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An Achilles' Heel of the Geffen: Climate That Can't Be Controlled

June 12, 2002|DAVID COLKER | TIMES STAFF WRITER

Fans of artist H.C. Westermann who notice some key sculptures are missing from the retrospective of his works at the Geffen Contemporary can blame the weather.

Not outside in Los Angeles but inside the Geffen.

Because of a lack of state-of-the-art climate controls in the museum, 11 sculptures, primarily made of wood, and related drawings were withdrawn from the traveling exhibition by their owners, including the Whitney Museum of American Art and Art Institute of Chicago.

Most visitors to the comprehensive exhibition, which is spread out over 13,000 square feet in the former warehouse that is the Geffen, probably won't notice. But the absence of these works--including a couple considered vital to Westermann's career--brings to the forefront a long-standing problem at the Geffen.

The basic hurdle is humidity--modern museums strive to keep their buildings at about 50% relative humidity, with only 5% daily fluctuations. The Geffen, like many museum spaces not originally meant for displaying art, can't maintain that level.

"Wood is particularly vulnerable to changes in moisture in the air," said Whitney spokeswoman Mary Haus in explaining why that institution's artworks were withdrawn. "We didn't feel there were sufficient guarantees with the climate controls to warrant lending them."

The Whitney sculptures--"Antimobile," and "The Evil New War God (S.O.B.)" are pictured in the exhibition catalog and were in the show when it was at the Museum of Contemporary Art in Chicago, where it originated, and the Hirshhorn Museum and Sculpture Garden in Washington, D.C.

The organizers of the Westermann show were contractually obligated to inform museum lenders of the Geffen humidity situation, said Michael Rooks, co-curator of the show. Although private lenders did not have to be told, he informed Gilda Buchbinder, who pulled four pieces.

He feels the pieces from most private lenders are not inordinately in danger. "Most Westermann collectors love their pieces and take incredibly good care of them," he said. "But in a domestic space, there is no way you can have museum controls--not with cooking, showers, baths."

Still, Buchbinder, a Chicago resident, didn't want to take the chance. "I didn't want to be seen as someone who withholds art," she said. "But we have a responsibility to the pieces we own to preserve them."

Both the Whitney and Buchbinder said their sculptures would rejoin the exhibition when it travels to the Menil Collection in Houston in October. Art Institute officials did not respond to requests for comment.

Officials at the Museum of Contemporary Art in Los Angeles say they have been careful in the past not to book the satellite Geffen with artworks susceptible to climate fluctuations. The Westermann show was moved from MOCA's Grand Avenue building to the Geffen after the museum landed the Andy Warhol retrospective now on view.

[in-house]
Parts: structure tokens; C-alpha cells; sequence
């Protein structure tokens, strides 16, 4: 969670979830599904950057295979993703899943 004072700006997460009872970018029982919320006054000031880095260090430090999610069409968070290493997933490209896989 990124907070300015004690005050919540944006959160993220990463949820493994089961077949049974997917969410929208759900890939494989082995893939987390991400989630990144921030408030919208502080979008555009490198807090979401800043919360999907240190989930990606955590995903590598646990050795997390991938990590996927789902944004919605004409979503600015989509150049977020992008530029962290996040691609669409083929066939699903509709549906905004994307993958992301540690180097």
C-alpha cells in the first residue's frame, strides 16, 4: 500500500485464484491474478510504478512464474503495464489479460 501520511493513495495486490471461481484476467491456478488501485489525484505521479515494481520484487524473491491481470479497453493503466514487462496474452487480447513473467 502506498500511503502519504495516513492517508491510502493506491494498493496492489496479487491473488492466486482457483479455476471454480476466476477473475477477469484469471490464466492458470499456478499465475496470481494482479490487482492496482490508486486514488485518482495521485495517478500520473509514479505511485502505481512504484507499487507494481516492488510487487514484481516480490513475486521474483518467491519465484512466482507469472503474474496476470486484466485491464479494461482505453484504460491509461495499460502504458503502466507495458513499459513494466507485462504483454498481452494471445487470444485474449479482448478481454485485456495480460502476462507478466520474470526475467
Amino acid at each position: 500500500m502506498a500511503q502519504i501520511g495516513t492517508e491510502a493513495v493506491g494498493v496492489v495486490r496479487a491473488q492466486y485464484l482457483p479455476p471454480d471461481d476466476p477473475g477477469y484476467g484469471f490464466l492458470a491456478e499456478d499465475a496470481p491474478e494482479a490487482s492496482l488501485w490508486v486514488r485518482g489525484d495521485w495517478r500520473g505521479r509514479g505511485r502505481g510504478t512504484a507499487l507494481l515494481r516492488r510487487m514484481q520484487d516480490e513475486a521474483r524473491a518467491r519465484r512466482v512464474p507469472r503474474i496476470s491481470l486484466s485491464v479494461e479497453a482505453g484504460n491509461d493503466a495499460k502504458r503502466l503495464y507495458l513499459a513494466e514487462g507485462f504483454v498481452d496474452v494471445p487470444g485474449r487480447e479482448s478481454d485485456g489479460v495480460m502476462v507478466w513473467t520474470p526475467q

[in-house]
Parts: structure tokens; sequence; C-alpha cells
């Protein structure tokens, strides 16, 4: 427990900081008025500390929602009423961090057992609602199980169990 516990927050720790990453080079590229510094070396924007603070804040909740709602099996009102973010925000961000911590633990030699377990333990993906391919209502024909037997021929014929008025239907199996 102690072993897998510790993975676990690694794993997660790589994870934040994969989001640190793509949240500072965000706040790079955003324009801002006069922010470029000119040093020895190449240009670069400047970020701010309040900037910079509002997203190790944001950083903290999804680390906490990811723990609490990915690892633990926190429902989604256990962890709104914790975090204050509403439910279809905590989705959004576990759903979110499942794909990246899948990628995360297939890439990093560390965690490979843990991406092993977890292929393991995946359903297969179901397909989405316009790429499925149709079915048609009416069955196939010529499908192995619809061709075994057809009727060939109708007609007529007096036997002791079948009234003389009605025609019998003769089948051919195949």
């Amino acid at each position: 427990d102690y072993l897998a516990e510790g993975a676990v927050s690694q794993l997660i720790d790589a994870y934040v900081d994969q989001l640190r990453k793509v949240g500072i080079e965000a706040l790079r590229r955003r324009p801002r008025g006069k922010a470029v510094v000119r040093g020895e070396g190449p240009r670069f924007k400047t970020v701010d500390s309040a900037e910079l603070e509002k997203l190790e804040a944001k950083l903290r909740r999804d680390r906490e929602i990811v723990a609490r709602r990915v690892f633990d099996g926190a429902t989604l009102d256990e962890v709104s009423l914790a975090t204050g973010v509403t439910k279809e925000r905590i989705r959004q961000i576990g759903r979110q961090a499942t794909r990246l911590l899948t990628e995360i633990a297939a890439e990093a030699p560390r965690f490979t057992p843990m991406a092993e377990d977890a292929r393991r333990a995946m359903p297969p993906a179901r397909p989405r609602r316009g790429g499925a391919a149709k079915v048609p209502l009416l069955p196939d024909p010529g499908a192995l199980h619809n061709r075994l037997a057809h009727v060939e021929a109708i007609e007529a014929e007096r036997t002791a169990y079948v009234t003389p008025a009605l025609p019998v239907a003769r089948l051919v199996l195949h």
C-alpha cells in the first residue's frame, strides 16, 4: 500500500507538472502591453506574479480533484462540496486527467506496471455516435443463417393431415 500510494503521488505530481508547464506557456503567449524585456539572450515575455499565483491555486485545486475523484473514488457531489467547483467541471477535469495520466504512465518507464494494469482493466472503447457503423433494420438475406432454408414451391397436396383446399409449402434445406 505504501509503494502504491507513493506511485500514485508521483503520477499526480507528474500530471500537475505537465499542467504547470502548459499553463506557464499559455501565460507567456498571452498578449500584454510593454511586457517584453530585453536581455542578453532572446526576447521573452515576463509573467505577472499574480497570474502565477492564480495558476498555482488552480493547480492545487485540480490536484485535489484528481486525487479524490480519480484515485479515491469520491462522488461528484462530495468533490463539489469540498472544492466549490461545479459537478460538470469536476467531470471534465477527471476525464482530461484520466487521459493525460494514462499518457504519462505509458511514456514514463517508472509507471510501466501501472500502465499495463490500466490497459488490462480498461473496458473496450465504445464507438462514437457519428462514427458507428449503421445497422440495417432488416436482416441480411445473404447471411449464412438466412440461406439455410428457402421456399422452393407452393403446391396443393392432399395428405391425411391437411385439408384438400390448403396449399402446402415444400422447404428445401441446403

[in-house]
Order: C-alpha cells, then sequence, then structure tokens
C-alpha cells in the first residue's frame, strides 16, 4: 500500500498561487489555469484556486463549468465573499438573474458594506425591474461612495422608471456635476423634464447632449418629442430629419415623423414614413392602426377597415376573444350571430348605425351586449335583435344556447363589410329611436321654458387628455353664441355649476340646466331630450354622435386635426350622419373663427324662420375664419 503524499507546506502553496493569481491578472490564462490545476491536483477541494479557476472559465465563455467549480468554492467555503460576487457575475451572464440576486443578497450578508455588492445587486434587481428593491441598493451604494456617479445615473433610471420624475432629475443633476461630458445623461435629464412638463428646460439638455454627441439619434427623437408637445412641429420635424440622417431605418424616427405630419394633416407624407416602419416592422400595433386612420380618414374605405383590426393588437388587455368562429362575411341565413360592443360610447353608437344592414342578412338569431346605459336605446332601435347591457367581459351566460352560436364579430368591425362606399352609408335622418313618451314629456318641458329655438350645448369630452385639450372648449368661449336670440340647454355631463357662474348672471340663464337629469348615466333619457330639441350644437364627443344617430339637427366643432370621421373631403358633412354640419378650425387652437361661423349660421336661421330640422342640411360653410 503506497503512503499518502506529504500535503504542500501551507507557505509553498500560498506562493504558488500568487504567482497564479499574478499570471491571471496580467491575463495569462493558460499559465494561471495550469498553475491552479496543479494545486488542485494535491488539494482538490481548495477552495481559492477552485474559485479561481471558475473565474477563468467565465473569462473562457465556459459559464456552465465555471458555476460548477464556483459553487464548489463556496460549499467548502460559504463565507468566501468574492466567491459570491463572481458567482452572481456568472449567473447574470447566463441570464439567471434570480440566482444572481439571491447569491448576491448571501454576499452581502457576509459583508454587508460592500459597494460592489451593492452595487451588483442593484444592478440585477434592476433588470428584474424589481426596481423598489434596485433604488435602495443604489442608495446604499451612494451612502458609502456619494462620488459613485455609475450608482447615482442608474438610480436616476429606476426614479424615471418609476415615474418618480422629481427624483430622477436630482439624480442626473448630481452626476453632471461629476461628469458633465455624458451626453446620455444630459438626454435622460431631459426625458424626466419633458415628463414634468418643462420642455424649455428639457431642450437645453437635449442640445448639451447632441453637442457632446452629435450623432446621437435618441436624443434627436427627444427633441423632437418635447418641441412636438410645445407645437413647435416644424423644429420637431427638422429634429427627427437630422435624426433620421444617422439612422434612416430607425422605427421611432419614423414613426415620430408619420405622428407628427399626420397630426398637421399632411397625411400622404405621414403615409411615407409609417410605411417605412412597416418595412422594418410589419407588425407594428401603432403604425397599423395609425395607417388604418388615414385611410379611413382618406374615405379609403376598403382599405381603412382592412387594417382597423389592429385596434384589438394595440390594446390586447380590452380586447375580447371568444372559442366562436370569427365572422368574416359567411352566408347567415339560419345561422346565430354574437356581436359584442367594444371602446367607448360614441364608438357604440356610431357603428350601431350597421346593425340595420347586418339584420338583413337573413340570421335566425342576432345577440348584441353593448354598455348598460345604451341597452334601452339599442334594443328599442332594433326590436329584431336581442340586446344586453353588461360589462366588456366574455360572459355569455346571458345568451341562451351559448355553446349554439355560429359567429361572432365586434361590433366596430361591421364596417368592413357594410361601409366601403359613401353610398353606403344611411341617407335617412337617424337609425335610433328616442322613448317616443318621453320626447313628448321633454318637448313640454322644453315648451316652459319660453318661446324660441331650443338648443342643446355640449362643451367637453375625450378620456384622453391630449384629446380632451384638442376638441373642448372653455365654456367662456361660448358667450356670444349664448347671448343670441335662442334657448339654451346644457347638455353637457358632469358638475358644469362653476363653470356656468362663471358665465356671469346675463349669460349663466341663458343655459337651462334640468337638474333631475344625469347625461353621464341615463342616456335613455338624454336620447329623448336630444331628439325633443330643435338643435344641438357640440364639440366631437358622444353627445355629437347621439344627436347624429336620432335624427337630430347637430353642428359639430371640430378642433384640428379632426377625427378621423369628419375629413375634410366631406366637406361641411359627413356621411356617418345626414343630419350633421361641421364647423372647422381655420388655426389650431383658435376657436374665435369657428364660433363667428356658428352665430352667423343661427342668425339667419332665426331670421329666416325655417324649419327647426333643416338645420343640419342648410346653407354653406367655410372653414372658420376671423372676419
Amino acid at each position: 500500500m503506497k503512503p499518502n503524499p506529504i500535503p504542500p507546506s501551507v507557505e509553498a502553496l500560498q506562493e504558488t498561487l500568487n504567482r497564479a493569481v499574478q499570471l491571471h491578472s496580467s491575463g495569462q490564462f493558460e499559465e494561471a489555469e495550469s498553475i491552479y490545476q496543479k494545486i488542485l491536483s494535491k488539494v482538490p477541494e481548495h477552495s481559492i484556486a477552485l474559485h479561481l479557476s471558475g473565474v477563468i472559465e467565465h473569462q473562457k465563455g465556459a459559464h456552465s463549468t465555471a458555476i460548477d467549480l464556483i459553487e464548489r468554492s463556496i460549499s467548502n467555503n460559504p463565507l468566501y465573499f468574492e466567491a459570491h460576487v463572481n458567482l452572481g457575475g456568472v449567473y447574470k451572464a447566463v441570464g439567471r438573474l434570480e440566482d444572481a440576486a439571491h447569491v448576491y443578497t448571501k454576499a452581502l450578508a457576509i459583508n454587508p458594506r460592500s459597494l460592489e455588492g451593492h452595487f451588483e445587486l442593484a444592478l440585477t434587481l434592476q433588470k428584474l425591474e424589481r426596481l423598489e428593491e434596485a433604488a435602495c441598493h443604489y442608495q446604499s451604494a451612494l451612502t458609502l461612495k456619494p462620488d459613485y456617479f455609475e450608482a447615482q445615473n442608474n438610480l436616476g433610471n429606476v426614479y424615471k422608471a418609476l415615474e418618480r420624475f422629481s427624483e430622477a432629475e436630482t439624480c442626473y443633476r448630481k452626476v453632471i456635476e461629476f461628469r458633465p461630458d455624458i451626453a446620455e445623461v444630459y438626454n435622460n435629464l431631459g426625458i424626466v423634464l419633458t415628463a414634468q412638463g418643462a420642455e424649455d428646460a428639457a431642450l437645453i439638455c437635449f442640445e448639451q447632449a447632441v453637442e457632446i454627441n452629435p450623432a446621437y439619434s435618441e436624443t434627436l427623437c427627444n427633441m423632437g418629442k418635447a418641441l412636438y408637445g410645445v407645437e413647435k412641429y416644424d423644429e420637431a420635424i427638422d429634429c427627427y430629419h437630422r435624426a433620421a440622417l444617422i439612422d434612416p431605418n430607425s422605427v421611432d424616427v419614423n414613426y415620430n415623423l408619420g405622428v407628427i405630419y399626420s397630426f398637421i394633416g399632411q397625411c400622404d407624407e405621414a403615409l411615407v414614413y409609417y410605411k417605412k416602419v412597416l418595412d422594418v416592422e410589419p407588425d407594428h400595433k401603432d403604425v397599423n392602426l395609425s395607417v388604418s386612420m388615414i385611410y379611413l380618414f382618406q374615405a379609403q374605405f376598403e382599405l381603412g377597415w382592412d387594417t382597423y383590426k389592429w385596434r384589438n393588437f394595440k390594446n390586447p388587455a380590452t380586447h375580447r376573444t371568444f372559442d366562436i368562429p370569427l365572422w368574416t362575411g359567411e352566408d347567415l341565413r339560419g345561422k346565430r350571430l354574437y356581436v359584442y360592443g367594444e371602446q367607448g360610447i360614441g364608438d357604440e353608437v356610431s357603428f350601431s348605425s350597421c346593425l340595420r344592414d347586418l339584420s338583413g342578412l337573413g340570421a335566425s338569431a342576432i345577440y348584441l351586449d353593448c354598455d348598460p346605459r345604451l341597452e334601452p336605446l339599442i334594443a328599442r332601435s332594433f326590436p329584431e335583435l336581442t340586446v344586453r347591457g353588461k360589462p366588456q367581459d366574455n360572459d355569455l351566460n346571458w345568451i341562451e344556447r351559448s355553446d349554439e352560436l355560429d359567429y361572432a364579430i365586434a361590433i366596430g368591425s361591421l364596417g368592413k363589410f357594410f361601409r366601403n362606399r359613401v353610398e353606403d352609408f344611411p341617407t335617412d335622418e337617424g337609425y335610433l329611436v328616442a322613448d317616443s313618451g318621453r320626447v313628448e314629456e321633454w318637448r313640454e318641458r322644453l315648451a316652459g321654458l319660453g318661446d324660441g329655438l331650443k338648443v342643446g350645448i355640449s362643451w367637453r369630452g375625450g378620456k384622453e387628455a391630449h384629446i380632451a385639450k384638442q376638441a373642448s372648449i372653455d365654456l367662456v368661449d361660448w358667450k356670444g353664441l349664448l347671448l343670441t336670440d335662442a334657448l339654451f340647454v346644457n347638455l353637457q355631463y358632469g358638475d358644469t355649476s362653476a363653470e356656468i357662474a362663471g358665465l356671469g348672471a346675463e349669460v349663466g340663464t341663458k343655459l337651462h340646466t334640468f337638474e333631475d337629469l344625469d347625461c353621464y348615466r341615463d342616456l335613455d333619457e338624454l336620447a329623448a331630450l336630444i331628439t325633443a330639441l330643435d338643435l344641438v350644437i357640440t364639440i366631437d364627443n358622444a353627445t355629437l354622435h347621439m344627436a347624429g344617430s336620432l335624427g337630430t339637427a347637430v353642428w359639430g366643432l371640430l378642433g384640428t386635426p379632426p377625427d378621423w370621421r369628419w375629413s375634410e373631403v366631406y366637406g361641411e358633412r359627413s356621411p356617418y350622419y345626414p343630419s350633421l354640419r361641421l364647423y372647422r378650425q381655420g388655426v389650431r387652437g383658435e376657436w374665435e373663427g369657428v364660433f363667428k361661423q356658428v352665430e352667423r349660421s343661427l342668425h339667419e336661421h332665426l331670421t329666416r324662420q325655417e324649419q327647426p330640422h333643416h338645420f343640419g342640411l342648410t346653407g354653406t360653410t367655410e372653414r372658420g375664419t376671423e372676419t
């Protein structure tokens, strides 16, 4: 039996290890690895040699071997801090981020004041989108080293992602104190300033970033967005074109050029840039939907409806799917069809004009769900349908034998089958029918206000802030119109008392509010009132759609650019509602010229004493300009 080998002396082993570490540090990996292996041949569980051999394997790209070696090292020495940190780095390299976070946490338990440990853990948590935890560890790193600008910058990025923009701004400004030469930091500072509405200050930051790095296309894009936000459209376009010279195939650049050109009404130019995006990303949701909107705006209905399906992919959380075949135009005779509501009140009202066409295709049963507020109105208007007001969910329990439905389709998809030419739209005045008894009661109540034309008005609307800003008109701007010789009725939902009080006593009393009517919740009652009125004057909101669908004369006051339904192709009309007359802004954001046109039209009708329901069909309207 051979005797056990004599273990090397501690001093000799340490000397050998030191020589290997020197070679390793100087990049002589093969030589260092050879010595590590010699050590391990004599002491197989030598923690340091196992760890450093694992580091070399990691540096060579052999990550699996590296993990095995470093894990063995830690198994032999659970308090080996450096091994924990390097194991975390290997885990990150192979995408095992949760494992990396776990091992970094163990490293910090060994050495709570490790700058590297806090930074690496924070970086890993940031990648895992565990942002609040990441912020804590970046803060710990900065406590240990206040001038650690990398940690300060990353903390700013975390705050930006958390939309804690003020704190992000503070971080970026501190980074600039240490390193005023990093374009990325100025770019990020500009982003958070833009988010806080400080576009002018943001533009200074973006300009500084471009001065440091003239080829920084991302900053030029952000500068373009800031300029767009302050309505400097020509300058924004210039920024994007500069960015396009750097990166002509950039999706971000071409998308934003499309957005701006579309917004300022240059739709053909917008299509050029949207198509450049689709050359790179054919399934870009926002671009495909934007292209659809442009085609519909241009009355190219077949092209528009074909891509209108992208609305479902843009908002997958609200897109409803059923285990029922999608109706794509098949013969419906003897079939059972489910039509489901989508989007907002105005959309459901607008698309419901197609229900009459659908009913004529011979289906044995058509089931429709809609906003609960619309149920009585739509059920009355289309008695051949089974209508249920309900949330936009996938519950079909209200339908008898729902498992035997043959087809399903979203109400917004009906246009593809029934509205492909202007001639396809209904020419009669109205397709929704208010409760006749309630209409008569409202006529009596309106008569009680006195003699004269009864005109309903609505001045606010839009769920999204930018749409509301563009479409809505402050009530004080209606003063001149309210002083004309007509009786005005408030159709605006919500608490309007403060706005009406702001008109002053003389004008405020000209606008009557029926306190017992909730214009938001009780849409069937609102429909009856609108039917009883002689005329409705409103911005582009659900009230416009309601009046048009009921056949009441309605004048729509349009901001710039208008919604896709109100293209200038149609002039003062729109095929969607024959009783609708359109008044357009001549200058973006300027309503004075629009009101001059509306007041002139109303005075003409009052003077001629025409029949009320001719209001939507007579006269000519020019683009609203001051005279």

"We actually loved the idea of having Westermann at the same time as Warhol as an interesting complement," said MOCA director Jeremy Strick. He also said the Geffen was able to devote more space to the Westermann show, which would have gotten only 6,000 square feet in the main building.

Rooks, who has been working on the exhibition since 1997, said the Chicago museum staff was not aware of the extent of the Geffen's climate-control problems until late April this year.

"Our registrar requested hygrothermograph readings, which are done by those little boxes you see in museums that look like seismographs," said Rooks. "They measure changes in relative humidity on a daily basis."

Neither Rooks nor other organizers of the show would give details on those readings except to say they were outside museum standards for wooden objects. Strick said the blame could lie with a new air-conditioning system in the part of the Geffen where the Westermann show was installed.

The potential for humidity damage to wooden artworks is affected by numerous factors, including the type and thickness of wood, according to conservator Paul Himmelstein, a past president of the American Institute for Conservation of Historic & Artistic Works.

Because wood sculptures expand and contract with humidity changes, they are susceptible to warping and cracking. "The big problem is that once a crack develops, it doesn't go back. It's permanent damage," said Himmelstein.

In retrofitting a building for climate control, vapor-retarder sheets made of plastic are normally installed inside walls to help prevent moisture from seeping in and out. "It's very expensive," Himmelstein said.

Cost estimates to install climate controls for the entire Geffen have ranged has high as $4 million. Strick said MOCA is considering more limited plans to add the protections to specific sections of the space.

Although Rooks misses the withdrawn art works in the Westermann show, he finds a silver lining in the situation at the Geffen. "In Chicago our idea was to present a comprehensive retrospective," he said. But L.A. artist Billy Al Bengsten, who designed the installation for MOCA and was a friend of Westermann's, took a different tack.

"What he did," Rooks said, "was reorganize it in a personal way, finding relationships among the pieces so you don't realize the absences of major works."

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